Practice based e-learning

I’ve mentioned before that the nature of many of the online courses we develop have elements of tangible engagement with the physical (or real, if you wish) world. I’ve struggled with how best to describe this type of e-learning. It is a methodology that has proven to be effective and is an animating element for our courses.

Communities of practice are being mentioned frequently of late, and on occasion I question the validity of this designation for some of what I see but the concept of practice describes the tangible engagement we integrate into our online courses. I just googled the term practice based e-learning and found The Practice-based Professional Learning Centre (PBPL) from the Open University, which rather describes what I’m saying quite succinctly, albeit in a professional setting. Nonetheless, I think there’s room to designate what we do as Practice based e-learning (PBE-L), focused on skill and/or craft in informal learning situations.

Practice based e-learning map

Now with mindmap!

e-learning and citizen science….points of contact

My interest in citizen science is multifold, but for the purpose of this discussion it will focus on online citizen science projects and the points of contact/overlap or collaboration that can exist with e-learning.

Citizen science “is a participatory process for including all sectors of society in the development and conduct of public-interest research … ” (definition from Coastal CRC citizen science page). Using internet based technologies connects participants in the citizen science process and can ease data gathering, access and knowledge creation. This process would seem to create a “learning space” which could lead to greater understanding of the processes and data for citizens involved in the projects.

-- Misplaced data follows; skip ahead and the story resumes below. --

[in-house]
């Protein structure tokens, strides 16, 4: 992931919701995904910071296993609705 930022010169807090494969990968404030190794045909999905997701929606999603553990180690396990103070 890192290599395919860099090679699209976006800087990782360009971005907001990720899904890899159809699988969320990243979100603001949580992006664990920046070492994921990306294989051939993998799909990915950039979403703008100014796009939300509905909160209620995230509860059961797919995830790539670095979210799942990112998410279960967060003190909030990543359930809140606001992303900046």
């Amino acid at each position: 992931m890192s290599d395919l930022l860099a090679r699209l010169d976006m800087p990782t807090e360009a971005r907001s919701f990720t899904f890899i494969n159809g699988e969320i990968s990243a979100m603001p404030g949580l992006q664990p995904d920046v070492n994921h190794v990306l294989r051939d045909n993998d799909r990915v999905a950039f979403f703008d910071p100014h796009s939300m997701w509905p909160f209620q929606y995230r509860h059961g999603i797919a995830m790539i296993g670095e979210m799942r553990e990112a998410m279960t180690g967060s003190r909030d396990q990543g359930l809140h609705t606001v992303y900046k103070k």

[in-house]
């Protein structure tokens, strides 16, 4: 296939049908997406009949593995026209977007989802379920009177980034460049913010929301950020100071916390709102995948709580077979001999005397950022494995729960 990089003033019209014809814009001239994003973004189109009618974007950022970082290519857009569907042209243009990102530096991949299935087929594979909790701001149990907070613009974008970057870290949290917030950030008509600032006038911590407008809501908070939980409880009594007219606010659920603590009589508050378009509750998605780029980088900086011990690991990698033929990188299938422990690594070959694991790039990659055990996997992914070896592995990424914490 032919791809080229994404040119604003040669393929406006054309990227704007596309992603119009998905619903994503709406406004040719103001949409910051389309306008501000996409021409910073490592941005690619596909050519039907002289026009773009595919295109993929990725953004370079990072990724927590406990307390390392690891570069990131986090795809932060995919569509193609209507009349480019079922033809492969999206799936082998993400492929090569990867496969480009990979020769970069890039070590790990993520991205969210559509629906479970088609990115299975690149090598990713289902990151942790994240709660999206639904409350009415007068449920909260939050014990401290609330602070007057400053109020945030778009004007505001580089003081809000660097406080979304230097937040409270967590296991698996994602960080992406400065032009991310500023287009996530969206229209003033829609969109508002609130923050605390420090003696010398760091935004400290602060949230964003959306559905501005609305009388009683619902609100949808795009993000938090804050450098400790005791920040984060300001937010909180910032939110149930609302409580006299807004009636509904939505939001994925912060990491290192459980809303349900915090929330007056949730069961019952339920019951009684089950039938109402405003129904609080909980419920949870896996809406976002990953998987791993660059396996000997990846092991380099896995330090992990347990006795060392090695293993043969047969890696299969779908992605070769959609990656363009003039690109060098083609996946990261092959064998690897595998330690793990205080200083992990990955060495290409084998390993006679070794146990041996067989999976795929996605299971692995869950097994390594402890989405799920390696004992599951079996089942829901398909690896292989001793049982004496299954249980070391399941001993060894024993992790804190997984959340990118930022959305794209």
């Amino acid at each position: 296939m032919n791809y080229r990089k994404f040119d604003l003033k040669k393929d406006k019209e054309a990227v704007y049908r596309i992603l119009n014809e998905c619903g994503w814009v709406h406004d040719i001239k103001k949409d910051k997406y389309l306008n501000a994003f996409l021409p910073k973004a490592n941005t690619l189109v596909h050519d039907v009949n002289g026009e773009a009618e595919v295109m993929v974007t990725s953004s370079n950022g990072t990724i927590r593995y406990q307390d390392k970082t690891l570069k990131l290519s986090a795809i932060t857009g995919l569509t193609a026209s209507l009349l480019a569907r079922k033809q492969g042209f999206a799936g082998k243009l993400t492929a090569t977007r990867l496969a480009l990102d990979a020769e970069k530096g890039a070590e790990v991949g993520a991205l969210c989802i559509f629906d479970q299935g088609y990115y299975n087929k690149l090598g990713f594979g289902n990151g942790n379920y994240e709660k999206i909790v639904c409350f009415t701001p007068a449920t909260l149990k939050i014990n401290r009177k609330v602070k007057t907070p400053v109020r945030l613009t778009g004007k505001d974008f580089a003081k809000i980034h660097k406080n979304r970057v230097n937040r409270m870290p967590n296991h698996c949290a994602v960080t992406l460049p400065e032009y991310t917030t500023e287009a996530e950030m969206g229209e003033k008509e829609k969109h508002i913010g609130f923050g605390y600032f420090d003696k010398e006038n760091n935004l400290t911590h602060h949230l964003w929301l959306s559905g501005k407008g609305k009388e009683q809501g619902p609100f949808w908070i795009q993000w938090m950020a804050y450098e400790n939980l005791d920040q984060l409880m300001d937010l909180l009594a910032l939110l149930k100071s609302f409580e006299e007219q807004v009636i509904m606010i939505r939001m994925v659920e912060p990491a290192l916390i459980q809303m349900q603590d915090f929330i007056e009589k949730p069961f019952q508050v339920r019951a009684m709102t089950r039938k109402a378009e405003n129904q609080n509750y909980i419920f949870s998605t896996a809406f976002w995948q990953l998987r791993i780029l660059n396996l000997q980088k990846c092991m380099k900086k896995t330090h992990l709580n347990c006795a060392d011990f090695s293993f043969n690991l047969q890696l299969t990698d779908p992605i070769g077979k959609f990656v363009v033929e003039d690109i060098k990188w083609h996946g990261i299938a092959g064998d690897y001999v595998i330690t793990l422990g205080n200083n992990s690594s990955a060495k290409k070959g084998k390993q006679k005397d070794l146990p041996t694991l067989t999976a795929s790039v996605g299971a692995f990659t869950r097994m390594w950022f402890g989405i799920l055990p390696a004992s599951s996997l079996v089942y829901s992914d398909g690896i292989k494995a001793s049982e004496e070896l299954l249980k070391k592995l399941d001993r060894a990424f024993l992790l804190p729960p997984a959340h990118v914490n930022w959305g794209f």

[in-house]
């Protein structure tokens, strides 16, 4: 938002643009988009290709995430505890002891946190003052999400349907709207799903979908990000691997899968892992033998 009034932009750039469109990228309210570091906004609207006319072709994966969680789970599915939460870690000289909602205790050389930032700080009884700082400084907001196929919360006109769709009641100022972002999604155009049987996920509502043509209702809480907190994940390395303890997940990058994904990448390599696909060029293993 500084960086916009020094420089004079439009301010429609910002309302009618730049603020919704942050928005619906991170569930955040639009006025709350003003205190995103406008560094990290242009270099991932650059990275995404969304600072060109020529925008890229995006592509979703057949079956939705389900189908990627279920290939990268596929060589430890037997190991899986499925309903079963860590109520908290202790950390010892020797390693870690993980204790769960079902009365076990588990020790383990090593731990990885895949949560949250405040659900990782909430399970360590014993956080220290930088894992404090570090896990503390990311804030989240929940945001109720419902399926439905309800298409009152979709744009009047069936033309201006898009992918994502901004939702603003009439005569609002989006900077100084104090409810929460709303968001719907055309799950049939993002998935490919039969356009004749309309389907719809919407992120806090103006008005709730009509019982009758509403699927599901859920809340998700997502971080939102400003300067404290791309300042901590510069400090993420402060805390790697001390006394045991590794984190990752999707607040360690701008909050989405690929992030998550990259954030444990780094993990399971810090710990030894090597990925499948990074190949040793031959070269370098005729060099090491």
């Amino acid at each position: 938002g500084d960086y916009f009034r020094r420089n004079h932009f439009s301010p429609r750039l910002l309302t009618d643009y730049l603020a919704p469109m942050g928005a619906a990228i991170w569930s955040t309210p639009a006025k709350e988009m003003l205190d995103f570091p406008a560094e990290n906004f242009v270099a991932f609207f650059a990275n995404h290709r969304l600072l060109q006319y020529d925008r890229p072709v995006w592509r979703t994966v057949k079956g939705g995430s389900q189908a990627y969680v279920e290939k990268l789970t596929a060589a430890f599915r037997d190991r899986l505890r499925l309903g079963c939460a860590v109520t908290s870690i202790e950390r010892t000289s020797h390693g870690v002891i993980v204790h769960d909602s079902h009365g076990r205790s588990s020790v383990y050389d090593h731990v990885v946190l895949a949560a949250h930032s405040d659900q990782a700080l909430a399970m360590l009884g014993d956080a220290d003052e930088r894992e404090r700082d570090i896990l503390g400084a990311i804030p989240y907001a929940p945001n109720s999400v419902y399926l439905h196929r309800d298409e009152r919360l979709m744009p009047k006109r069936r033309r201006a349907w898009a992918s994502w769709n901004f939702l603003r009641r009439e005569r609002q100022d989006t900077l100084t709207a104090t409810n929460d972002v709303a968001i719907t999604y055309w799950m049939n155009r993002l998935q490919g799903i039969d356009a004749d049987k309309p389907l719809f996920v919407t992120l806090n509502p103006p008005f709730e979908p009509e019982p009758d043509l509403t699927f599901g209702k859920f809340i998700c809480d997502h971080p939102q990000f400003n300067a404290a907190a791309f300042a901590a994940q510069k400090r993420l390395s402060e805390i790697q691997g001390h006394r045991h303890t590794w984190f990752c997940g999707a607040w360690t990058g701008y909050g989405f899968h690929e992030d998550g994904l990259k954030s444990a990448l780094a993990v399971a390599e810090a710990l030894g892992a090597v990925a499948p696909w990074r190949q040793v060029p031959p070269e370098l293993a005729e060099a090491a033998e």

As of now I am unaware of any online citizen science projects which integrate a strong social e-learning element or module into the process. I find it hard to believe they don’t exist already and would like to find examples of such integration.

In the active e-learning courses we conduct there is a solid and integral element of physical engagement with the world. This movement out into the world to act and then coming online to interact with others can be easily seen as expanding or re-focusing to include elements of data collection and research.

More to come……

Active e-learning … defining

Hands on learning engages the learner immediately and effectively.
Active e-learning is a hybrid learning environment which integrates hands on activities which engage the learner in physical interaction with the real world with a structured social learning environment to facilitate knowledge discovery and exchange among all participants.
A specific example of such a hybrid e-learning course would be Ken Mudge’s “How, When and Why of Grafting” – sample lesson or the course home page